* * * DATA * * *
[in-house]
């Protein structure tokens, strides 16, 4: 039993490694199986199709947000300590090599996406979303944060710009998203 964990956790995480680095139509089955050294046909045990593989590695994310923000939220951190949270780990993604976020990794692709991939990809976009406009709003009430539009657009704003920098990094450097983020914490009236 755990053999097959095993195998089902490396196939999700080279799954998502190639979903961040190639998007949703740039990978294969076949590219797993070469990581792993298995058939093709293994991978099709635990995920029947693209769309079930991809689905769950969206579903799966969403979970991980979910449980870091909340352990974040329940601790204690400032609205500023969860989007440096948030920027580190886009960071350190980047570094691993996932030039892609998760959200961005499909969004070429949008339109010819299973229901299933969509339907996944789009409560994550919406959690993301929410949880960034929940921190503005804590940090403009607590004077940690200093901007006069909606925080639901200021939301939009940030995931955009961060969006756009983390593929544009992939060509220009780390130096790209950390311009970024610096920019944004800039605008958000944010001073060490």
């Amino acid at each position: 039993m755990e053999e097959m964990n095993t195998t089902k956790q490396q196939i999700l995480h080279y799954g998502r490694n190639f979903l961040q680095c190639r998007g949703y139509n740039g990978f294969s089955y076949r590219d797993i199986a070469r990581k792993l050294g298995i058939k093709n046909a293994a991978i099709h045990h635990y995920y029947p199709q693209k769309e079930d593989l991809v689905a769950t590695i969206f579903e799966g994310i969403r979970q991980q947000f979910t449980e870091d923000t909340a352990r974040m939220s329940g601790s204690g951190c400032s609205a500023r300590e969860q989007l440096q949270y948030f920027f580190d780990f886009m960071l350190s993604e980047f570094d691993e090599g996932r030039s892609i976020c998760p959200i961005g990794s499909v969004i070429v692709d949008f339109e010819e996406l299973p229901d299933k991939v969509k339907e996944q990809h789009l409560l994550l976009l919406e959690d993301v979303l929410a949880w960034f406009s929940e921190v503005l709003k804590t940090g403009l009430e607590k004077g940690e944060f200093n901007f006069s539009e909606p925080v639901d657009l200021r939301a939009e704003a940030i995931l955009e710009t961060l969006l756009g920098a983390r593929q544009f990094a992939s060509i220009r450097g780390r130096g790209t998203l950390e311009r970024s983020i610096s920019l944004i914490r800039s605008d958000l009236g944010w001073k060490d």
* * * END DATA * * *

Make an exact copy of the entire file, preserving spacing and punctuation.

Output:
[in-house]
């Protein structure tokens, strides 16, 4: 039993490694199986199709947000300590090599996406979303944060710009998203 964990956790995480680095139509089955050294046909045990593989590695994310923000939220951190949270780990993604976020990794692709991939990809976009406009709003009430539009657009704003920098990094450097983020914490009236 755990053999097959095993195998089902490396196939999700080279799954998502190639979903961040190639998007949703740039990978294969076949590219797993070469990581792993298995058939093709293994991978099709635990995920029947693209769309079930991809689905769950969206579903799966969403979970991980979910449980870091909340352990974040329940601790204690400032609205500023969860989007440096948030920027580190886009960071350190980047570094691993996932030039892609998760959200961005499909969004070429949008339109010819299973229901299933969509339907996944789009409560994550919406959690993301929410949880960034929940921190503005804590940090403009607590004077940690200093901007006069909606925080639901200021939301939009940030995931955009961060969006756009983390593929544009992939060509220009780390130096790209950390311009970024610096920019944004800039605008958000944010001073060490």
């Amino acid at each position: 039993m755990e053999e097959m964990n095993t195998t089902k956790q490396q196939i999700l995480h080279y799954g998502r490694n190639f979903l961040q680095c190639r998007g949703y139509n740039g990978f294969s089955y076949r590219d797993i199986a070469r990581k792993l050294g298995i058939k093709n046909a293994a991978i099709h045990h635990y995920y029947p199709q693209k769309e079930d593989l991809v689905a769950t590695i969206f579903e799966g994310i969403r979970q991980q947000f979910t449980e870091d923000t909340a352990r974040m939220s329940g601790s204690g951190c400032s609205a500023r300590e969860q989007l440096q949270y948030f920027f580190d780990f886009m960071l350190s993604e980047f570094d691993e090599g996932r030039s892609i976020c998760p959200i961005g990794s499909v969004i070429v692709d949008f339109e010819e996406l299973p229901d299933k991939v969509k339907e996944q990809h789009l409560l994550l976009l919406e959690d993301v979303l929410a949880w960034f406009s929940e921190v503005l709003k804590t940090g403009l009430e607590k004077g940690e944060f200093n901007f006069s539009e909606p925080v639901d657009l200021r939301a939009e704003a940030i995931l955009e710009t961060l969006l756009g920098a983390r593929q544009f990094a992939s060509i220009r450097g780390r130096g790209t998203l950390e311009r970024s983020i610096s920019l944004i914490r800039s605008d958000l009236g944010w001073k060490d």